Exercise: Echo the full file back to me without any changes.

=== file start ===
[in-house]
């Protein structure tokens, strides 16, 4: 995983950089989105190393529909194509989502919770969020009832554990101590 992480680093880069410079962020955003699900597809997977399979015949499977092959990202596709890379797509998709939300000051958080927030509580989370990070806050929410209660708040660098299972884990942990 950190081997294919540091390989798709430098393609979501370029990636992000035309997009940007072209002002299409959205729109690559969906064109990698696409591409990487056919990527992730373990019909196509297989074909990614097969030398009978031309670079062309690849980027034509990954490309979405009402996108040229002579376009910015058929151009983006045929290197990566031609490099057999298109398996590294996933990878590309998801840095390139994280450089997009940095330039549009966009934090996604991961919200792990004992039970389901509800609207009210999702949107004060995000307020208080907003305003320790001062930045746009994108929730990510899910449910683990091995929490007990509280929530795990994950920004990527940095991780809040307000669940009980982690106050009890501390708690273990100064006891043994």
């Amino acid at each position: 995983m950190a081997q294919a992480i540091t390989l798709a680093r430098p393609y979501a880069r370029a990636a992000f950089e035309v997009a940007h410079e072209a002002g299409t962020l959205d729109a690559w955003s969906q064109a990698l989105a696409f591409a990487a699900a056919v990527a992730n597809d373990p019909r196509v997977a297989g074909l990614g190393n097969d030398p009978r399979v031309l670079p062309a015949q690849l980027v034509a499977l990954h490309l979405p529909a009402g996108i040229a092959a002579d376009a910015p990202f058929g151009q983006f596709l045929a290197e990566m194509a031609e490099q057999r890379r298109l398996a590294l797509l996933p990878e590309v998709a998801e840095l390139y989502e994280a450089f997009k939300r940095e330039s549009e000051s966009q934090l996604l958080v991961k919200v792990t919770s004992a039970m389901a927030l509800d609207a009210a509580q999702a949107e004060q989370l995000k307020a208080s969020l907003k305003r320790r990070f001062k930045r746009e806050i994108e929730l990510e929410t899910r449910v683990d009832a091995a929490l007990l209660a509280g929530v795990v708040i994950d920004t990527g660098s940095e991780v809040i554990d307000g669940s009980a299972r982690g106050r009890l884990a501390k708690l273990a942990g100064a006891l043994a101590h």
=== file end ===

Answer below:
[in-house]
């Protein structure tokens, strides 16, 4: 995983950089989105190393529909194509989502919770969020009832554990101590 992480680093880069410079962020955003699900597809997977399979015949499977092959990202596709890379797509998709939300000051958080927030509580989370990070806050929410209660708040660098299972884990942990 950190081997294919540091390989798709430098393609979501370029990636992000035309997009940007072209002002299409959205729109690559969906064109990698696409591409990487056919990527992730373990019909196509297989074909990614097969030398009978031309670079062309690849980027034509990954490309979405009402996108040229002579376009910015058929151009983006045929290197990566031609490099057999298109398996590294996933990878590309998801840095390139994280450089997009940095330039549009966009934090996604991961919200792990004992039970389901509800609207009210999702949107004060995000307020208080907003305003320790001062930045746009994108929730990510899910449910683990091995929490007990509280929530795990994950920004990527940095991780809040307000669940009980982690106050009890501390708690273990100064006891043994």
């Amino acid at each position: 995983m950190a081997q294919a992480i540091t390989l798709a680093r430098p393609y979501a880069r370029a990636a992000f950089e035309v997009a940007h410079e072209a002002g299409t962020l959205d729109a690559w955003s969906q064109a990698l989105a696409f591409a990487a699900a056919v990527a992730n597809d373990p019909r196509v997977a297989g074909l990614g190393n097969d030398p009978r399979v031309l670079p062309a015949q690849l980027v034509a499977l990954h490309l979405p529909a009402g996108i040229a092959a002579d376009a910015p990202f058929g151009q983006f596709l045929a290197e990566m194509a031609e490099q057999r890379r298109l398996a590294l797509l996933p990878e590309v998709a998801e840095l390139y989502e994280a450089f997009k939300r940095e330039s549009e000051s966009q934090l996604l958080v991961k919200v792990t919770s004992a039970m389901a927030l509800d609207a009210a509580q999702a949107e004060q989370l995000k307020a208080s969020l907003k305003r320790r990070f001062k930045r746009e806050i994108e929730l990510e929410t899910r449910v683990d009832a091995a929490l007990l209660a509280g929530v795990v708040i994950d920004t990527g660098s940095e991780v809040i554990d307000g669940s009980a299972r982690g106050r009890l884990a501390k708690l273990a942990g100064a006891l043994a101590h």